One of the most grown-up review sites around

52,670 reviews
and more.. and still writing ...

Search MusicWeb Here



International mailing

  Founder: Len Mullenger             Editor in Chief: John Quinn               Contact Seen and Heard here  

Some items
to consider

£11 post-free anywhere

Special Offer
Complete Chopin
17 discs
Pre-order for £100


100th birthday of Mieczyslaw Weinberg on December 8, 2019.
Renate Eggbrecht has recorded all 3 violin Sonatas

Works for Voice by György Kurtág


Best Seller

Cyril Scott piano music

Hahn Complete Songs

Piano Sonatas 6,7,8 Osborne

Symphony for solo piano

REVIEW Plain text for smartphones & printers

Support us financially by purchasing this from

Henk BADINGS (1907-87)
Symphony No 4 (1943) [35:40]
Symphony No 5 (1949) [25:45]
Bochumer Symphoniker/David Porcelijn
Recorded in RuhrCongress, Bochum August 27-31, 2012
CPO 777 669-2 [61:31]

I don't remember ever hearing any music by Henk Badings but I do recall reading Alan Ridout's book A Composer's Life in which he says that he learned more from Badings than from his various other teachers and that he thought highly of his music. A major reason for Badings' neglect is his alleged compliance with the Nazis and their Kulturkammer during the German occupation, but after being ostracised from the professional music scene he was reinstated in 1947. He was virtually self-taught as a composer, though he did receive advice from Willem Pijper, the leading Dutch composer at that time. This amounted to “give up ...”. Badings also worked extensively in the area of electronic music and with microtonality – reflecting his Indonesian upbringing (he was born in Java). A Badings Festival was held in Rotterdam in 2007 but his name is surprisingly absent from numerous books on the symphony. Some comments apropos these symphonies have alluded to film music, but I am never quite sure what this is intended to mean – vividness, immediacy? If so, that's fine by me, as long as it's not Hollywood schmaltz. In any case, Bading does not sound any less symphonic.

Traditional in form and tonal language, the Fourth Symphony is a very communicative, accessible piece and for this Badings was taken to task by a well-known critic. How this accessibility compares with Badings' other 1,000+ pieces I cannot say, but this music does impress me with its honesty. The slow introduction, immediately engaging with its gravitas and expectancy, leads to an Allegro beginning with a very Hindemithian theme. One really impressive aspect of Badings' writing is his masterful orchestration – especially his extrovert writing for brass – through which his attractive ideas are presented with satisfying clarity and effectiveness. There are moments when I feel the invention flags, or when there is a dangerous flirtation with banality, but these are very few. A biting scherzo follows, with a lyrical trio and a fugal passage incorporated into the scherzo reprise. The slow movement (Largo e mesto) is deeply expressive without being indulgent and again occasionally reminiscent of Hindemith, though only momentarily. An incisive finale concludes the work, though this incorporates a broad theme introduced by the strings and a reminiscence of material from the second movement.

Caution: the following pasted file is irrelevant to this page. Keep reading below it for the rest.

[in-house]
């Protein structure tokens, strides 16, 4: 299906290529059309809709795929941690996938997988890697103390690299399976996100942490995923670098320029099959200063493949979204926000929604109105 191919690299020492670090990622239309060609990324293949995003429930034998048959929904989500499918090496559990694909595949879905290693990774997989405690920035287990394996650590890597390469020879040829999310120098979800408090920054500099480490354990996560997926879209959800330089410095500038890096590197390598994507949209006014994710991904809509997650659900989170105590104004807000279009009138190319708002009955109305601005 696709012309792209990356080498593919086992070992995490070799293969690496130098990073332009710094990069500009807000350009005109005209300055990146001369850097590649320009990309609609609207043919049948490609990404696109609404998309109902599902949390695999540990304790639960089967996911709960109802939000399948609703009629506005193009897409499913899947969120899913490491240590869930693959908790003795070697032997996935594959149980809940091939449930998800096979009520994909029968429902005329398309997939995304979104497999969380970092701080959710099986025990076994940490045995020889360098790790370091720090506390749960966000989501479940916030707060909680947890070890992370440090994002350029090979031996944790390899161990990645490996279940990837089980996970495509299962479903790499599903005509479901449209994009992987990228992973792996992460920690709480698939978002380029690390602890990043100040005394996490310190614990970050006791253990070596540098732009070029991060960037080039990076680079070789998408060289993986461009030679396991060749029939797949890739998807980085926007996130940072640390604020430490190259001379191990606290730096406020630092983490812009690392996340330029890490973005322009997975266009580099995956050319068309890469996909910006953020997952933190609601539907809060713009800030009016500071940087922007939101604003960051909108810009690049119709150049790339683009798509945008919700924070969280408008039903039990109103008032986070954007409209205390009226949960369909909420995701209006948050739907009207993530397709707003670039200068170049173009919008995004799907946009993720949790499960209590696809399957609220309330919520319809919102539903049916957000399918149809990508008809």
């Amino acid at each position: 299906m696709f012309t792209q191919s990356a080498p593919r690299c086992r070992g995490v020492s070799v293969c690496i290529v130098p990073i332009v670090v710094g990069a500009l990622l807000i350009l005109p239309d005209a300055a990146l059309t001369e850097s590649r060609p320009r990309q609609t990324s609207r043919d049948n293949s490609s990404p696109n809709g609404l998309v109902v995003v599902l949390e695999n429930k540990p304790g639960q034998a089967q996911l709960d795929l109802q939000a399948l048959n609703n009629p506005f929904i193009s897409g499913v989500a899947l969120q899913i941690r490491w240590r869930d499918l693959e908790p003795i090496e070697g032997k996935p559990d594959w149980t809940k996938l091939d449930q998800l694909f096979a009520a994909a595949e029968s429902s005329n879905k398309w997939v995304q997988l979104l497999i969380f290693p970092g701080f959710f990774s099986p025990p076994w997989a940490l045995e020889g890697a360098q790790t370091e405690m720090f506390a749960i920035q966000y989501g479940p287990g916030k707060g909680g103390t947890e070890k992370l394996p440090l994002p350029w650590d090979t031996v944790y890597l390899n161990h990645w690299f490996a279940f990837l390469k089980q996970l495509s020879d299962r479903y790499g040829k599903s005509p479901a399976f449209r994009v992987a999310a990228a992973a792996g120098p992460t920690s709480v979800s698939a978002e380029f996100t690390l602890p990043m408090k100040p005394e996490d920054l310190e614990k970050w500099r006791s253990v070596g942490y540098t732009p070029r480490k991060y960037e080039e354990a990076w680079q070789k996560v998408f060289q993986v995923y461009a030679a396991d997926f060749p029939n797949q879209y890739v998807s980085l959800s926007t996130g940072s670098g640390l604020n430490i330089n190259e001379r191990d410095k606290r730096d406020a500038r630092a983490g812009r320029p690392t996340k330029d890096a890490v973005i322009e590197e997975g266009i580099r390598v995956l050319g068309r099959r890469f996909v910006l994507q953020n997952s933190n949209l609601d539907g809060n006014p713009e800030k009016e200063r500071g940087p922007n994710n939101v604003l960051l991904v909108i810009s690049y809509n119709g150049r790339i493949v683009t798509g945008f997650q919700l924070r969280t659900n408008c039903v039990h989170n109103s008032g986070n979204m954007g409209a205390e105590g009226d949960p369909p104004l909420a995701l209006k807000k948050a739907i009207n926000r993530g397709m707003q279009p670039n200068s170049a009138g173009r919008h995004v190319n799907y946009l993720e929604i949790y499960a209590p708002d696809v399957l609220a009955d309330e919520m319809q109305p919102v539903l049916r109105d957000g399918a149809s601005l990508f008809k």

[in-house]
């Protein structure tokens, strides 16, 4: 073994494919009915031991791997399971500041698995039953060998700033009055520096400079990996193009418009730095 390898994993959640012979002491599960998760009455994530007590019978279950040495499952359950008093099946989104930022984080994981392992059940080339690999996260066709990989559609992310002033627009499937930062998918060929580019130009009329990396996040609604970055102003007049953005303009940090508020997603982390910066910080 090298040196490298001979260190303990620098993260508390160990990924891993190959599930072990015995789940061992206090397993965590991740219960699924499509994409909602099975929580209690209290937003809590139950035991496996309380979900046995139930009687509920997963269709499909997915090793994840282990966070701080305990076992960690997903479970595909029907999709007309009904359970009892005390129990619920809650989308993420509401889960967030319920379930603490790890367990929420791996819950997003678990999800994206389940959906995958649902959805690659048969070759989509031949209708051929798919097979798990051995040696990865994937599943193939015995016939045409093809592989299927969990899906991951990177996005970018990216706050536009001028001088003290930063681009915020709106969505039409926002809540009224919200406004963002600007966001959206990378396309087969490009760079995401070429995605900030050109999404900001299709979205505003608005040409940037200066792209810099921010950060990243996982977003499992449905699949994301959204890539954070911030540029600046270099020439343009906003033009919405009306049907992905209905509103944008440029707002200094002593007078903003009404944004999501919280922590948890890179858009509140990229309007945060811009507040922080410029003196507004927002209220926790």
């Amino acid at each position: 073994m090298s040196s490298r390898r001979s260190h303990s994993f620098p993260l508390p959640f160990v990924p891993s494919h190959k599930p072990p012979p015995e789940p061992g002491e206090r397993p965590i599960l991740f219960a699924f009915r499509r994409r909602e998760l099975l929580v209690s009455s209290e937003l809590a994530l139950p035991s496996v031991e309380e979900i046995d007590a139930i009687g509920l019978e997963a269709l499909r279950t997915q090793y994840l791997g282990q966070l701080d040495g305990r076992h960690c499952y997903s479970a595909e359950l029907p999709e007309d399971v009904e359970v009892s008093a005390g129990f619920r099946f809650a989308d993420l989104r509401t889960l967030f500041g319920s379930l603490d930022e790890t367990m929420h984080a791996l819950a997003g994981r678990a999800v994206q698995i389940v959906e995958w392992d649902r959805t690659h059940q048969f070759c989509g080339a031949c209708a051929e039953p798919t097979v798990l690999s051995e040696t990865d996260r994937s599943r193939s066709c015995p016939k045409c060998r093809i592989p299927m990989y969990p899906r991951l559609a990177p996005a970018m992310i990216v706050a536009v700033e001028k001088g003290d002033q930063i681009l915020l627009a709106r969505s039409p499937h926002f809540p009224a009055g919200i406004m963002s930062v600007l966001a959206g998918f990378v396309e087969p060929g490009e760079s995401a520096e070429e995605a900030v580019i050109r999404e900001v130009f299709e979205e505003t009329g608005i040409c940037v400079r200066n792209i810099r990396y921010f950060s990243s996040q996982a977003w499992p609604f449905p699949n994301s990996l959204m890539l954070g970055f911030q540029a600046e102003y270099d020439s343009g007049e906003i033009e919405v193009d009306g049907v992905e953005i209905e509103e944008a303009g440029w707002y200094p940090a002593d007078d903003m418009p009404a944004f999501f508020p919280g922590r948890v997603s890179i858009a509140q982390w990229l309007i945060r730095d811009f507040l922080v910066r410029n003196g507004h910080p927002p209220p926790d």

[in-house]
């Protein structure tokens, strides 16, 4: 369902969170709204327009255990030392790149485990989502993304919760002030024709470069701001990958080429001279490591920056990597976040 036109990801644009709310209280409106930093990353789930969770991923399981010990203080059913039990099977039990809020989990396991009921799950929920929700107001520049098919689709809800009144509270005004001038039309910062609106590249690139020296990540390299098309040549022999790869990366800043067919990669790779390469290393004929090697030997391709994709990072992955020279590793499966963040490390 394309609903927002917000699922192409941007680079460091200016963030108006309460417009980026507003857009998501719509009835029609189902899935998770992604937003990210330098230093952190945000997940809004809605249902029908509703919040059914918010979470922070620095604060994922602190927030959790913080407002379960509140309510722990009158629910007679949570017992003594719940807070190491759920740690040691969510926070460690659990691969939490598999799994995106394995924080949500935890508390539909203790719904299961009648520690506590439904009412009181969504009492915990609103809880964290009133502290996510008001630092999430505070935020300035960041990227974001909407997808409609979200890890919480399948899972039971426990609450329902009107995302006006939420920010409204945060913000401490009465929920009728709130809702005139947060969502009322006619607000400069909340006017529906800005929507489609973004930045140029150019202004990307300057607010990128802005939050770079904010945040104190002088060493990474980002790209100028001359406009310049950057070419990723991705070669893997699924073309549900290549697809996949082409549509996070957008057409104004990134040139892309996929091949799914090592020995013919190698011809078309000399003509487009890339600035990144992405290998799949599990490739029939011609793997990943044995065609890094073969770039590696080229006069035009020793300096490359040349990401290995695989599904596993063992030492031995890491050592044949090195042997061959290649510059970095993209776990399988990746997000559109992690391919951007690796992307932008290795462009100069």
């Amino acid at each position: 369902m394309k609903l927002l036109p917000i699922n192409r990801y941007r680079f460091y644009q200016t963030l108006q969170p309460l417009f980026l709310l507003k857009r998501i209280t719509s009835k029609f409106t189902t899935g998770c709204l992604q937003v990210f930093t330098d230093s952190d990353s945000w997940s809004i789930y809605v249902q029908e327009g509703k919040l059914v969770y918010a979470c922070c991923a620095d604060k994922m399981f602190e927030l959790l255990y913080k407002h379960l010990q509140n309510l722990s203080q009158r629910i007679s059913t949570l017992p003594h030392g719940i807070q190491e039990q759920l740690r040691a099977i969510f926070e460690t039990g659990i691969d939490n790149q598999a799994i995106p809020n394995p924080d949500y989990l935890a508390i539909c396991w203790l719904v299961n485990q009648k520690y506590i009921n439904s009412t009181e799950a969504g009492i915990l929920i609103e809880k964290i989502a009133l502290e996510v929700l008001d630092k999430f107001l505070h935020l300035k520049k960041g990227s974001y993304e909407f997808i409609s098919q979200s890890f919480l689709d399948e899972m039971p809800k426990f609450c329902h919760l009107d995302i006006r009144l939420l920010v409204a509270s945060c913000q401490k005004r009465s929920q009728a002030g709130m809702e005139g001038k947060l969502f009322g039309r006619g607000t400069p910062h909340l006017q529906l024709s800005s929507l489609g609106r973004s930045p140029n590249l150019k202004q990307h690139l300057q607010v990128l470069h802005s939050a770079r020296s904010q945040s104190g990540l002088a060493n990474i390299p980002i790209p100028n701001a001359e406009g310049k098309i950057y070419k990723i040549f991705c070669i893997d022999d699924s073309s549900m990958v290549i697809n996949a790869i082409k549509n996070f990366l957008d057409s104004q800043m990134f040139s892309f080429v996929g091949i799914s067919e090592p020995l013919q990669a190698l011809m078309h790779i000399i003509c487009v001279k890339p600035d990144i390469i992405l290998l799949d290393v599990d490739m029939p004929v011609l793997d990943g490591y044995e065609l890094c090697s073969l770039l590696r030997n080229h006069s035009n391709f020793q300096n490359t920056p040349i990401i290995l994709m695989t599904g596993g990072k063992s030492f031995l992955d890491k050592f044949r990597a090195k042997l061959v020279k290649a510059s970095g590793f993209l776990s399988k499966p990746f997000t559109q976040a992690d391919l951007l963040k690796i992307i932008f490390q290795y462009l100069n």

Listening to the Fifth Symphony, I am left wondering why the accessibility of its predecessor seemed to stand out, because that quality is no less obvious here. According to the composer, all the principal motifs of the symphony are contained within the introduction. This slow introductory section leads to an Allegro launched by a strongly rhythmic, syncopated idea. There is some anger here, I feel. After the first movement has ended quietly the scherzo imposes itself with – again - a well-defined rhythmic character. In the middle of this movement I was prompted to think of Malcolm Arnold and there is certainly a comparable directness about Badings' music generally. The Largo is yearning, reflective and dignified, whereas the finale is one instance where I find the actual substance less inspired and definitely slighter than the means of expressing it – that is, the striking orchestration and what one might the embellishment or “clothing”.

The German-based company CPO is some way (eight of the fifteen symphonies) into recording all of Badings' orchestral music. Without citing national stereotypes, I can say that this music was not what I expected. It also may well surprise many other listeners too. Having played this CD at least five times, I am very glad to have heard some Badings after such a long interval, especially in these generally good performances. Unless you are exclusively interested in tough, challenging modern music, I would recommend this CD.

Philip Borg-Wheeler



We are currently offering in excess of 52,619 reviews

Advertising on

Donate and keep us afloat


New Releases

Naxos Classical

Nimbus Podcast

Obtain 10% discount

Special offer 50% off
15CDs £83 incl. postage

Musicweb sells the following labels

Altus 10% off
Atoll 10% off
CRD 10% off
Hallé 10% off
Lyrita 10% off
Nimbus 10% off
Nimbus Alliance
Prima voce 10% off
Red Priest 10% off
Retrospective 10% off
Saydisc 10% off
Sterling 10% off

Follow us on Twitter

Subscribe to our free weekly review listing

Sample: See what you will get

Editorial Board
MusicWeb International
Founding Editor
Rob Barnett
Editor in Chief
John Quinn
Seen & Heard
Editor Emeritus
   Bill Kenny
MusicWeb Webmaster
   David Barker
Jonathan Woolf
MusicWeb Founder
   Len Mullenger